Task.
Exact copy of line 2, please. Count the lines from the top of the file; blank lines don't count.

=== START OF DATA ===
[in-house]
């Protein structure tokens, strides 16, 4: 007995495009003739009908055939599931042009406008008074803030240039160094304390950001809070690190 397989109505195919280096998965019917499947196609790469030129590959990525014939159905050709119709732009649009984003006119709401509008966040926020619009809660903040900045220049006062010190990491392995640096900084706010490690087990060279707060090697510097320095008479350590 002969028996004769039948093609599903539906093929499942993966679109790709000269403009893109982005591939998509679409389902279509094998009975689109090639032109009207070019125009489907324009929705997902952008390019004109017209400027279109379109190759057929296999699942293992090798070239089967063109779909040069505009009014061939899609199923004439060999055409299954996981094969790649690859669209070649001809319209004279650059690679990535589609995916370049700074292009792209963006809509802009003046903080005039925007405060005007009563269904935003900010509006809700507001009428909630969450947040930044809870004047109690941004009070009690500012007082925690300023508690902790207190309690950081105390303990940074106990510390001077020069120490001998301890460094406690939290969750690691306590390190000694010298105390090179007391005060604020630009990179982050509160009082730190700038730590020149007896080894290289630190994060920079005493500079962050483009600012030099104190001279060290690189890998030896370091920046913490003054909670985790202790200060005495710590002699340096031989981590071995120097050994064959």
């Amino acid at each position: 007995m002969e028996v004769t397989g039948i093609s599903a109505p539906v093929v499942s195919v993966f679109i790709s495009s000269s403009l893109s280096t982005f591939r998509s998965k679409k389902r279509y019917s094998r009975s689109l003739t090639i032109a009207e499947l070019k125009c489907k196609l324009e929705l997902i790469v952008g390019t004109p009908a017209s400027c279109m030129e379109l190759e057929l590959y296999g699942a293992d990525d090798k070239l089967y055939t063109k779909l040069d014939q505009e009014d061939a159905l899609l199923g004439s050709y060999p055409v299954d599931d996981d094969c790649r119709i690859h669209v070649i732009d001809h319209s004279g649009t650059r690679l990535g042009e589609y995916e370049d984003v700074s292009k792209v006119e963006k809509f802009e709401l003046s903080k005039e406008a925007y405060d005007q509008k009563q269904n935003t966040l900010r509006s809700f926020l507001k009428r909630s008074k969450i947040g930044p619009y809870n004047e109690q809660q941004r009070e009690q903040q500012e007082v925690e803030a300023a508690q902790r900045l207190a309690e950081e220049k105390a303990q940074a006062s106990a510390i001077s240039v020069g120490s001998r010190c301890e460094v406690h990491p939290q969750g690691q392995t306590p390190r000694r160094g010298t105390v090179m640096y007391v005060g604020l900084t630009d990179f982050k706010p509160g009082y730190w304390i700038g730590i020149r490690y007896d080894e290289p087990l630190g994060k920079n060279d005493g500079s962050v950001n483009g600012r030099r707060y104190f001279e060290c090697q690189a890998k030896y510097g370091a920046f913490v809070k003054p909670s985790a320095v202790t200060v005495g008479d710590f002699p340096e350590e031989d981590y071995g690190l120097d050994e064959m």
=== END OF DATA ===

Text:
């Protein structure tokens, strides 16, 4: 007995495009003739009908055939599931042009406008008074803030240039160094304390950001809070690190 397989109505195919280096998965019917499947196609790469030129590959990525014939159905050709119709732009649009984003006119709401509008966040926020619009809660903040900045220049006062010190990491392995640096900084706010490690087990060279707060090697510097320095008479350590 002969028996004769039948093609599903539906093929499942993966679109790709000269403009893109982005591939998509679409389902279509094998009975689109090639032109009207070019125009489907324009929705997902952008390019004109017209400027279109379109190759057929296999699942293992090798070239089967063109779909040069505009009014061939899609199923004439060999055409299954996981094969790649690859669209070649001809319209004279650059690679990535589609995916370049700074292009792209963006809509802009003046903080005039925007405060005007009563269904935003900010509006809700507001009428909630969450947040930044809870004047109690941004009070009690500012007082925690300023508690902790207190309690950081105390303990940074106990510390001077020069120490001998301890460094406690939290969750690691306590390190000694010298105390090179007391005060604020630009990179982050509160009082730190700038730590020149007896080894290289630190994060920079005493500079962050483009600012030099104190001279060290690189890998030896370091920046913490003054909670985790202790200060005495710590002699340096031989981590071995120097050994064959």